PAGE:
If a diesel engine cranks but does not start the first thing you want to look at is the power feed to the engine controls. In this case it's a Mercedes mbe 900 diesel engine in a 2007 conventional school bus. The first check is the fuse block since this powers up the ignition relays that operate the engine control modules.
Here is the Engine Power Distribution Module (photo below) with the relay that sends a signal to the engine control module.
The wavy line on circuit here has a ground to one side. With no ground the coil does not energize which will not allow the circuit to close.
Mercedes diesel engines have 2 modules, one on the engine and the other inside the cab. The ignition switch activates the relays that gives us the start operation. We found voltage to the cab module but when the engine was cranked over there was a voltage drop down to '0' Volts.
Tracing the wires and checking for continuity was the first step since a voltage drop means a resistance problem in one of the circuits. With the help of the Thomas Bus Tech Line we found the circuits to both relays then found the ground to be non-existent for both ignition relays.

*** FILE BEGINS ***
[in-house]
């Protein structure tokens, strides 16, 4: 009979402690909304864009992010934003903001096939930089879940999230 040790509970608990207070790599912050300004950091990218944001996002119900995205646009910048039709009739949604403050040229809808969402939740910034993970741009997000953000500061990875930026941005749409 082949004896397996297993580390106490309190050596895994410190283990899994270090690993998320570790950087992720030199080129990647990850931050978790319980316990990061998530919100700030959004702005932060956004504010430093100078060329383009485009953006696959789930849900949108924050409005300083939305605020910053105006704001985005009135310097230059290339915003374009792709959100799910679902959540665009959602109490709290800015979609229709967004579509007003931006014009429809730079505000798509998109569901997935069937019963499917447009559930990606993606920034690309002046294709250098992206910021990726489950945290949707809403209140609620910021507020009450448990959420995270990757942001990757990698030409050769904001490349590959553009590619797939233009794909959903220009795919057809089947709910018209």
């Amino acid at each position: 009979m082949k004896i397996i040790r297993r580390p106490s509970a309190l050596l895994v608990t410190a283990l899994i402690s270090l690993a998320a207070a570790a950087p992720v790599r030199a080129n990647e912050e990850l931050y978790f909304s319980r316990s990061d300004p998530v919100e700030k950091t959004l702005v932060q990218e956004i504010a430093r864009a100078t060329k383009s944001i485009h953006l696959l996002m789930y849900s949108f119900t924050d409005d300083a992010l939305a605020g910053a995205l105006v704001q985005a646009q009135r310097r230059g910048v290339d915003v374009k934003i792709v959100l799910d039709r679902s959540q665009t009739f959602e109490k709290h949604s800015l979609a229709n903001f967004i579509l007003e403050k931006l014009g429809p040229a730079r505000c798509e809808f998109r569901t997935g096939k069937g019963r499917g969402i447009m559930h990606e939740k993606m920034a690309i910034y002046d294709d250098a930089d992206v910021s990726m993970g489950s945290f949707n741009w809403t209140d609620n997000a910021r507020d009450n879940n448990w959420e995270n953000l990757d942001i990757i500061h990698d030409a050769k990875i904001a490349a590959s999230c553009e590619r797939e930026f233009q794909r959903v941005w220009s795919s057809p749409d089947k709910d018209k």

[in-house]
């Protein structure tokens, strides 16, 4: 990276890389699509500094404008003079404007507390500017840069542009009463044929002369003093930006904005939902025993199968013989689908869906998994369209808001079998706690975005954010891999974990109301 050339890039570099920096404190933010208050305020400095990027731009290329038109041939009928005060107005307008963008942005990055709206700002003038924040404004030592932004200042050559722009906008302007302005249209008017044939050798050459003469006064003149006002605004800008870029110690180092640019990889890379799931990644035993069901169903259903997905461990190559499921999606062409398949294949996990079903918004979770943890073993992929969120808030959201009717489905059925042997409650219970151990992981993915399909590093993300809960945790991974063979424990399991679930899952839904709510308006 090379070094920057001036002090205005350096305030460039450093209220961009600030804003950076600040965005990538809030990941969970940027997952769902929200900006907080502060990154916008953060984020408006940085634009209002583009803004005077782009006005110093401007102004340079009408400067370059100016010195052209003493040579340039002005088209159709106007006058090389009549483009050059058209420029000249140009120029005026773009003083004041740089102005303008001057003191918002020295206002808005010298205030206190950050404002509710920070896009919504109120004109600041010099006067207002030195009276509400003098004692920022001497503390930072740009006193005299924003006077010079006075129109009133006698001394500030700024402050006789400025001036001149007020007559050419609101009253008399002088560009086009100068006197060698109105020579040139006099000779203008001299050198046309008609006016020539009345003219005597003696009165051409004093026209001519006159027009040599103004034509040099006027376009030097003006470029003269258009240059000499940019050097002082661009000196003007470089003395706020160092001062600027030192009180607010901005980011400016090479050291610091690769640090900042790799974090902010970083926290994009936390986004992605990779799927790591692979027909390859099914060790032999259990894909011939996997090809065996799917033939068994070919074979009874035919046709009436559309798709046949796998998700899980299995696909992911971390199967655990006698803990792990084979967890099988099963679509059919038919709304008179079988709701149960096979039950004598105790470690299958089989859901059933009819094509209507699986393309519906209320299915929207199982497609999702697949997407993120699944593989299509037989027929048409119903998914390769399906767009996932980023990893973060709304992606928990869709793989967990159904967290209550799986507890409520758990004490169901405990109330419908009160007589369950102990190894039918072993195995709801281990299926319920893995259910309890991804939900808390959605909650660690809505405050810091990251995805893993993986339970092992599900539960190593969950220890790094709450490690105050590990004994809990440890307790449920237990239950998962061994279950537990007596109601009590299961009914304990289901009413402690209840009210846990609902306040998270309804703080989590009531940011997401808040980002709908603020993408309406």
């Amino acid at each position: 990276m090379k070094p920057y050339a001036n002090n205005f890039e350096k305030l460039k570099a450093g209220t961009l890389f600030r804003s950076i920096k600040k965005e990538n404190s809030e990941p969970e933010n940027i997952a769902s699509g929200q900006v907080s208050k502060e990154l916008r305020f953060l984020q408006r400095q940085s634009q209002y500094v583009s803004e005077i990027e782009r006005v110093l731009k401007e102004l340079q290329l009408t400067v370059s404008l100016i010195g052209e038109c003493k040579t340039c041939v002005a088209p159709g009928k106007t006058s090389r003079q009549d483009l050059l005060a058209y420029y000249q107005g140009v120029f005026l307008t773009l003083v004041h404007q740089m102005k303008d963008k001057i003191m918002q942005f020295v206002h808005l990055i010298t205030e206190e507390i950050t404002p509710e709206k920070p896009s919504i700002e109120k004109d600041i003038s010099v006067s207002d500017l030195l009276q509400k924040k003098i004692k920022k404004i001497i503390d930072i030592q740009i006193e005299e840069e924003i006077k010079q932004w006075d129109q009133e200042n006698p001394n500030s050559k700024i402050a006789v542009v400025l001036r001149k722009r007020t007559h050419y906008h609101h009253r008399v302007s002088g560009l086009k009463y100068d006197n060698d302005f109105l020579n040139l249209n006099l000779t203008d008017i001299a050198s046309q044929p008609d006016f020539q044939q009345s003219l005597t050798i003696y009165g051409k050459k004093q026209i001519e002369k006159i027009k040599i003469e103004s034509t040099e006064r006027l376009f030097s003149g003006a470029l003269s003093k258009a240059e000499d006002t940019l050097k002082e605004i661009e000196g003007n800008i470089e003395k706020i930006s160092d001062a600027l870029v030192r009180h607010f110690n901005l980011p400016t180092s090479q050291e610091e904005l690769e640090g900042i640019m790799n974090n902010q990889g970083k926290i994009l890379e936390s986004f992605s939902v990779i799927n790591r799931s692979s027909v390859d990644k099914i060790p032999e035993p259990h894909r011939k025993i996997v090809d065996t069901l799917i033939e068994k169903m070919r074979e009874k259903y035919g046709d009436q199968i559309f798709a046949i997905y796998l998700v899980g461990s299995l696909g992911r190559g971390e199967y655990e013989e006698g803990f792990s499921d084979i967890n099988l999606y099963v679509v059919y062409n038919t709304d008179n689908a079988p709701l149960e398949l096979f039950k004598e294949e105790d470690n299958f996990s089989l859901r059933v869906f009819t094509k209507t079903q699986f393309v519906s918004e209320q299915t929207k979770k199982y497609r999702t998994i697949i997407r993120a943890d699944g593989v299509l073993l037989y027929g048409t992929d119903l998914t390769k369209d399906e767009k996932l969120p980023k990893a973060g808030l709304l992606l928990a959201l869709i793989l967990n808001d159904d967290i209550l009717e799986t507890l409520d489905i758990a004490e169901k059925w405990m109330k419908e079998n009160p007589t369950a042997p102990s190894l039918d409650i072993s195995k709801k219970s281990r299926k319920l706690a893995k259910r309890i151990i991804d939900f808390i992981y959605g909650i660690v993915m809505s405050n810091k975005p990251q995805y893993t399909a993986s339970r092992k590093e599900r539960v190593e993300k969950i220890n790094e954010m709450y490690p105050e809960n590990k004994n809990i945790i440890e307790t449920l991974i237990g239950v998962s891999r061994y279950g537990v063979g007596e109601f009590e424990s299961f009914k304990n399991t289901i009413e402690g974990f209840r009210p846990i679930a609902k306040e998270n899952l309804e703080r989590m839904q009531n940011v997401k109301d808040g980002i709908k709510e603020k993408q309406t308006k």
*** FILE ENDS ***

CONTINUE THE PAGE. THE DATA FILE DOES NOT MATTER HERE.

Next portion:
These 2 ground wires (photo below) energize the coils within the relays. No grounds of course caused these relays to be become inactive.
After running a temporary ground the engine started. So obviously we had to check the ground connections on the firewall and the frame. After some digging there was a broken connector to a frame ground below the cab. Once repaired, the engine was back to normal once again.
The photo below shows the broken ground cable found just below the cab firewall on the outside of the frame rail.
This is Mechanical information that points out that a bad ground can cause a lot of electrical problems and should always be checked first starting at the batteries. A digital volt meter will tell you a lot with voltage and resistance readings. The higher the resistance the lower the amperage.